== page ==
Today is Maundy Thursday on the liturgical calendar—the day
Jesus celebrated the Last Supper with His disciples before He went to the
Today, to commemorate Holy Week, we had a short worship
service in our office with my staff. I invited several staff, who also serve as
pastors, to take part in serving, and we took communion together. We also
prayed for the volatile situation in our community following the tragic death
of Trayvon Martin, which has created uproar in our country.
Next week, I’ll write more about this situation, which has
really hit home for me. The reason: the tragic killing took place 2.9 miles
from our offices in Lake Mary, Fla., which abuts Sanford, Fla. As a result we
have decided to focus our June issue on The Church’s Response to Racism.
Today I attended a meeting with black and white ministers in our city. Tomorrow
I’m attending a prayer service on Good Friday. Some very interesting things
came out, from a spiritual point of view, which I’ll comment on later.
A member of my staff, David Scammell, also pastors a local
church. At my invitation during our communion time, he shared some interesting
insights on the meaning of Maundy Thursday, which I asked to be able to share
here. I hope they inspire you as they inspired me. With what is happening in
our area, it’s a word we must heed.
MAUNDY is a corrupted form of the Latin mon-dah-tum
(mandatum) from which we get our English word “mandate.” It means to hand
over … or to give as an order or command. Over the years this mon-dah-tum
or mon-dah-tus became corrupted in use and evolved into the word
“Maundy” that we utilize today.
In John 15:12, 17, Jesus tells His disciples in the upper
room “This is My command: Love one another as I have loved you.” He repeats
Himself and again says “ This is what I command you: Love one another. (HCSB).”
These two statements form the Mandate of Jesus Christ … we are to love one
Therefore, Maundy or Mandate Thursday is a solemn time to
remember the events of the Lord’s last evening with His disciples in the Upper
Room and more importantly, Jesus’ mandate “to love one another.”
To help set the scene we need to remember that on that night
the disciples were quite alarmed at what Jesus had told them concerning His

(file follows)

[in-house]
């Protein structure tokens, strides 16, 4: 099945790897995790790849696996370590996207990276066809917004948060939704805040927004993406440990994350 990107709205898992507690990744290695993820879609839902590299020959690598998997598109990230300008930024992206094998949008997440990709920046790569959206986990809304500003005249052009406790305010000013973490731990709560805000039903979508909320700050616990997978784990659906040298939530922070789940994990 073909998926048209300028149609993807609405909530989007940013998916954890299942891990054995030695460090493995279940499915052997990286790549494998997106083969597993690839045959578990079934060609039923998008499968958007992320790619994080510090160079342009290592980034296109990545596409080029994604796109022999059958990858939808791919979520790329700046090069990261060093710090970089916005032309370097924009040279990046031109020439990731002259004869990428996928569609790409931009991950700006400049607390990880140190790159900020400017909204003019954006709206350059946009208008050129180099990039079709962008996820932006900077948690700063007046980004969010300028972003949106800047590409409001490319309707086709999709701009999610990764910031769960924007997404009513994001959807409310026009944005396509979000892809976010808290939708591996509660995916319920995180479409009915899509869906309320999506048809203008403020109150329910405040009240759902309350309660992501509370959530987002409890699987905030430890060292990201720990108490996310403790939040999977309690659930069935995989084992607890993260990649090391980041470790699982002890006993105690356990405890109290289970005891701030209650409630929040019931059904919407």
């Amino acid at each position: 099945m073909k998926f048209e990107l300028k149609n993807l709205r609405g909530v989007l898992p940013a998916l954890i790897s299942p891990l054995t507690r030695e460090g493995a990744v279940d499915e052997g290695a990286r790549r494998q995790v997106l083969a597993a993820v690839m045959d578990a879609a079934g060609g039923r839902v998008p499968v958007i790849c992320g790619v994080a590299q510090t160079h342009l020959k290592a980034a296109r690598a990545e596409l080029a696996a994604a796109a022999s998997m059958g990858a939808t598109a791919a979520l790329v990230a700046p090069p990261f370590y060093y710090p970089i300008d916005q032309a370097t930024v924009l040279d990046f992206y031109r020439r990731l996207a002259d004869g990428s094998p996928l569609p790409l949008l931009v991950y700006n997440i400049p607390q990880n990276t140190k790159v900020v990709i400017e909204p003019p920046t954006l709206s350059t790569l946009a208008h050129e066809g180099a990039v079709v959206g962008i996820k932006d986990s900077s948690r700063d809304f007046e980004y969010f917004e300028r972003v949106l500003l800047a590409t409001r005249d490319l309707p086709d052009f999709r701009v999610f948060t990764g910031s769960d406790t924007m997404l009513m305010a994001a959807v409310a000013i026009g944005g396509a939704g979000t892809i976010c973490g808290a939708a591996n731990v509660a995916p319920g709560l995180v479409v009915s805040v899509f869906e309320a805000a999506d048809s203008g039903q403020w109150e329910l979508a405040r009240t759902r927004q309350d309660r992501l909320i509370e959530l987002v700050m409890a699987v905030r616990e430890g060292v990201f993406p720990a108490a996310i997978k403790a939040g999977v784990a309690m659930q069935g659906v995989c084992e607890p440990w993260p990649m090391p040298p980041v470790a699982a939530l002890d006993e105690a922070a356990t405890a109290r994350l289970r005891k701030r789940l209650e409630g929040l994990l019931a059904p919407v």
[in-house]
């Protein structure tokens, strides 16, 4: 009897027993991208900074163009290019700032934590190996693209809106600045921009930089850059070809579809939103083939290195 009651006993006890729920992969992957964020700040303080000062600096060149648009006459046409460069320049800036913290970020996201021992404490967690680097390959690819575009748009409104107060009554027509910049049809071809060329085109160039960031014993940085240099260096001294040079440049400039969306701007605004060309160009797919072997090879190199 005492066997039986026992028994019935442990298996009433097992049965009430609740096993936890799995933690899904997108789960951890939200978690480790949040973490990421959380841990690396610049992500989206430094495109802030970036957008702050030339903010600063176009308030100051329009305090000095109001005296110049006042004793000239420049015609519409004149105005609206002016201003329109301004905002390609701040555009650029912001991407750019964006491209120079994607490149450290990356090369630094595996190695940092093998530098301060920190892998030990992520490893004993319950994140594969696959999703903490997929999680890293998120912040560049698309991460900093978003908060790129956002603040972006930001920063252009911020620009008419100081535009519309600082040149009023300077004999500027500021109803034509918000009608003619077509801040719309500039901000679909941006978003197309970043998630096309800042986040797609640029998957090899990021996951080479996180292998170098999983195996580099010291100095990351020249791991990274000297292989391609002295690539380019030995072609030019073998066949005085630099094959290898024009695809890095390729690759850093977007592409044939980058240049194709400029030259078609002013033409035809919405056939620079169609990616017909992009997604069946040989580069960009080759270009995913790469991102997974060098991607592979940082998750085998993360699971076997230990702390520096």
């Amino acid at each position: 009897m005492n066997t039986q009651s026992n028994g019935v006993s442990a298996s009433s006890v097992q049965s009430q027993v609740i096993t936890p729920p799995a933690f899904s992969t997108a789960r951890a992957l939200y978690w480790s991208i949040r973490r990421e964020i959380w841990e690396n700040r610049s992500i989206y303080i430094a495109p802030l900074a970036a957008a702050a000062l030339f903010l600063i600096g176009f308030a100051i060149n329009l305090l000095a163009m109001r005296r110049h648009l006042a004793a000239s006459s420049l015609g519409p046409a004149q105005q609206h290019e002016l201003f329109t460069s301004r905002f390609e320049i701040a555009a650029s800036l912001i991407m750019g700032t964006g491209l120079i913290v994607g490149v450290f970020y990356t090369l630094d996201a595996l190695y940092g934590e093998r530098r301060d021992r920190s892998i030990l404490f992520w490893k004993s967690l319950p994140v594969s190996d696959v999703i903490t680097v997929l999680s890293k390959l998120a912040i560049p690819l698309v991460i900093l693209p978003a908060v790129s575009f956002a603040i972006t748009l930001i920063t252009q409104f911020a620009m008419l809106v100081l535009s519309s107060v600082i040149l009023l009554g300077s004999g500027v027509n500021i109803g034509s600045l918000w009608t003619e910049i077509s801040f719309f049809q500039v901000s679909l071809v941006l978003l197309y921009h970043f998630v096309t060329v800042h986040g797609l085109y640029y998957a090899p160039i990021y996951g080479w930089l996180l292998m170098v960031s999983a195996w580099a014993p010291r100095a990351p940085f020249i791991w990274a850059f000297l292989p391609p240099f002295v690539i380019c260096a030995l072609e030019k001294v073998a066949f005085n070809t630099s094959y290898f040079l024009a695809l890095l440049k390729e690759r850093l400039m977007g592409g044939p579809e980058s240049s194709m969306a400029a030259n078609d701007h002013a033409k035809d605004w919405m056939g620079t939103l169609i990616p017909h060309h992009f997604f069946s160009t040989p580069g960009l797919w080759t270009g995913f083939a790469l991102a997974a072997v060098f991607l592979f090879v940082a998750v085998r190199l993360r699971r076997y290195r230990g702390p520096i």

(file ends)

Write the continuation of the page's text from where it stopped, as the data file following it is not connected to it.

arrest and death.
Their dreams and aspirations were seemingly being dashed
upon the rocks, if Christ were to die. Remember, at this point in time,
death had not lost its sting … and they were
about to get stung the next day when Jesus would give His life as payment for
Just last week they heard Jesus say “I am
the resurrection and the life. The one who believes in Me, even if he dies,
will live. Everyone who lives and believes in Me will never die-ever”
(John 11:25-26). Then they watched Jesus raise Lazarus from the dead.
Yet, despite this, they could not see beyond the now.
They forgot that Christ’s kingdom was not of this world.
Jesus came to die. His birth and life all lead up to this particular point in
history where He would be suspended between heaven and earth.
The Holy Spirit, speaking through the Apostle Paul, reminds us in Colossians 2:14: “He erased the certificate of debt, with its obligations, that was against us and opposed to us, and has taken it out of the way by nailing it to the cross.” Christ took the sins of the whole world upon Himself, so that we might have forgiveness and eternal life.
The suggested focus of Maundy Thursday is on the mandate to love one another and the tenseness of the situation that Christ and His disciples faced. By keeping this focus, you’ll be able to experience similar feelings of despair and mournfulness today, Maundy Thursday, so as to better anticipate the joy and gladness felt on Easter Sunday morning.